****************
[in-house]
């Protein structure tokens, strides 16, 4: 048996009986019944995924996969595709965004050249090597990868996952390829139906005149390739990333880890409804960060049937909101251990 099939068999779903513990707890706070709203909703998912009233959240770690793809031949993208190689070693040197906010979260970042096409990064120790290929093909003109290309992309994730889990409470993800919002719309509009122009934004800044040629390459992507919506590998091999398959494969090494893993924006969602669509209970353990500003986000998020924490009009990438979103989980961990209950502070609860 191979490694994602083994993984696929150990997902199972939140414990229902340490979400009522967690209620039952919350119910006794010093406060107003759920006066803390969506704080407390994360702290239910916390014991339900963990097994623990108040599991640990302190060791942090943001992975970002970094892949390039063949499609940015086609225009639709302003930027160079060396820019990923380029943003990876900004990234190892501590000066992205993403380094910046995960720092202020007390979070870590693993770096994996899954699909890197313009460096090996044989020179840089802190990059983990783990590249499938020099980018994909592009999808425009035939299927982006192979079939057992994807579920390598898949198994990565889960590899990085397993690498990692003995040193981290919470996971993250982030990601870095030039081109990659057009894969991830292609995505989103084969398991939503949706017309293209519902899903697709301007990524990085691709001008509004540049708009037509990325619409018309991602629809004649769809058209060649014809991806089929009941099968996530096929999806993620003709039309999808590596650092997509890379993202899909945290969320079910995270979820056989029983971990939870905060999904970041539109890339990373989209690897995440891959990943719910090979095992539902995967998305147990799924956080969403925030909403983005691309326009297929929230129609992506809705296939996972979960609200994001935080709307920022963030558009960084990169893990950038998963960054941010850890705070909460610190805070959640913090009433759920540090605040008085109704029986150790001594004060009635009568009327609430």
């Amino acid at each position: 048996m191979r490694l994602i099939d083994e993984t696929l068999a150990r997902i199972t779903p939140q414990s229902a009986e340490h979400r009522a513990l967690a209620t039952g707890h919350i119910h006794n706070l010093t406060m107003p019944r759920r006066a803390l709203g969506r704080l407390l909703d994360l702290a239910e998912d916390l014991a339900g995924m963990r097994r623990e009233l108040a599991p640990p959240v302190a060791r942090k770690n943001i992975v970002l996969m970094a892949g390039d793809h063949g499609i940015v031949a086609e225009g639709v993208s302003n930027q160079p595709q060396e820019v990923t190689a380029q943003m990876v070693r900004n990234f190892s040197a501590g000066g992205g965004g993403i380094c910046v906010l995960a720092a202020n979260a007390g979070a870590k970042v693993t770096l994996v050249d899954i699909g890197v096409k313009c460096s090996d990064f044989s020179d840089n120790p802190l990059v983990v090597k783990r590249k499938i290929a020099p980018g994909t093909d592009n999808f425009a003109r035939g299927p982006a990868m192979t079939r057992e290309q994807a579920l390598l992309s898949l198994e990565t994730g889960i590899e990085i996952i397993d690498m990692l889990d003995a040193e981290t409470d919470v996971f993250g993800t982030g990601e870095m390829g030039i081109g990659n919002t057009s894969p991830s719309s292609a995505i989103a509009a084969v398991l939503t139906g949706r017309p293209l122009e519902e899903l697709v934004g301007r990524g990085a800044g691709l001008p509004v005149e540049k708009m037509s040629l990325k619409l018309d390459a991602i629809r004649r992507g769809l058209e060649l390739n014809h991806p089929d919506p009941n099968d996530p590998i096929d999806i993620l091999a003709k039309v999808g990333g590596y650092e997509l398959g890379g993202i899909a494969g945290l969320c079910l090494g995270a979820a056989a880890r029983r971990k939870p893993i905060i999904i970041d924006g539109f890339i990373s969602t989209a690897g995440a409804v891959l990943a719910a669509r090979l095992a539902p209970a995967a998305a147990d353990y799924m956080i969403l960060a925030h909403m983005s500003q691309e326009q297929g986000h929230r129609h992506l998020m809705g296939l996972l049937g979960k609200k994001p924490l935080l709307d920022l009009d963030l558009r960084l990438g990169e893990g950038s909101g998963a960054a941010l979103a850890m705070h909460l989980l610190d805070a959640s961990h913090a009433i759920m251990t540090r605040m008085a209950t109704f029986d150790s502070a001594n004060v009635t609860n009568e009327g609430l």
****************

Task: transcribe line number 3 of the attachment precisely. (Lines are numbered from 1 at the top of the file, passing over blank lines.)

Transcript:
């Amino acid at each position: 048996m191979r490694l994602i099939d083994e993984t696929l068999a150990r997902i199972t779903p939140q414990s229902a009986e340490h979400r009522a513990l967690a209620t039952g707890h919350i119910h006794n706070l010093t406060m107003p019944r759920r006066a803390l709203g969506r704080l407390l909703d994360l702290a239910e998912d916390l014991a339900g995924m963990r097994r623990e009233l108040a599991p640990p959240v302190a060791r942090k770690n943001i992975v970002l996969m970094a892949g390039d793809h063949g499609i940015v031949a086609e225009g639709v993208s302003n930027q160079p595709q060396e820019v990923t190689a380029q943003m990876v070693r900004n990234f190892s040197a501590g000066g992205g965004g993403i380094c910046v906010l995960a720092a202020n979260a007390g979070a870590k970042v693993t770096l994996v050249d899954i699909g890197v096409k313009c460096s090996d990064f044989s020179d840089n120790p802190l990059v983990v090597k783990r590249k499938i290929a020099p980018g994909t093909d592009n999808f425009a003109r035939g299927p982006a990868m192979t079939r057992e290309q994807a579920l390598l992309s898949l198994e990565t994730g889960i590899e990085i996952i397993d690498m990692l889990d003995a040193e981290t409470d919470v996971f993250g993800t982030g990601e870095m390829g030039i081109g990659n919002t057009s894969p991830s719309s292609a995505i989103a509009a084969v398991l939503t139906g949706r017309p293209l122009e519902e899903l697709v934004g301007r990524g990085a800044g691709l001008p509004v005149e540049k708009m037509s040629l990325k619409l018309d390459a991602i629809r004649r992507g769809l058209e060649l390739n014809h991806p089929d919506p009941n099968d996530p590998i096929d999806i993620l091999a003709k039309v999808g990333g590596y650092e997509l398959g890379g993202i899909a494969g945290l969320c079910l090494g995270a979820a056989a880890r029983r971990k939870p893993i905060i999904i970041d924006g539109f890339i990373s969602t989209a690897g995440a409804v891959l990943a719910a669509r090979l095992a539902p209970a995967a998305a147990d353990y799924m956080i969403l960060a925030h909403m983005s500003q691309e326009q297929g986000h929230r129609h992506l998020m809705g296939l996972l049937g979960k609200k994001p924490l935080l709307d920022l009009d963030l558009r960084l990438g990169e893990g950038s909101g998963a960054a941010l979103a850890m705070h909460l989980l610190d805070a959640s961990h913090a009433i759920m251990t540090r605040m008085a209950t109704f029986d150790s502070a001594n004060v009635t609860n009568e009327g609430l």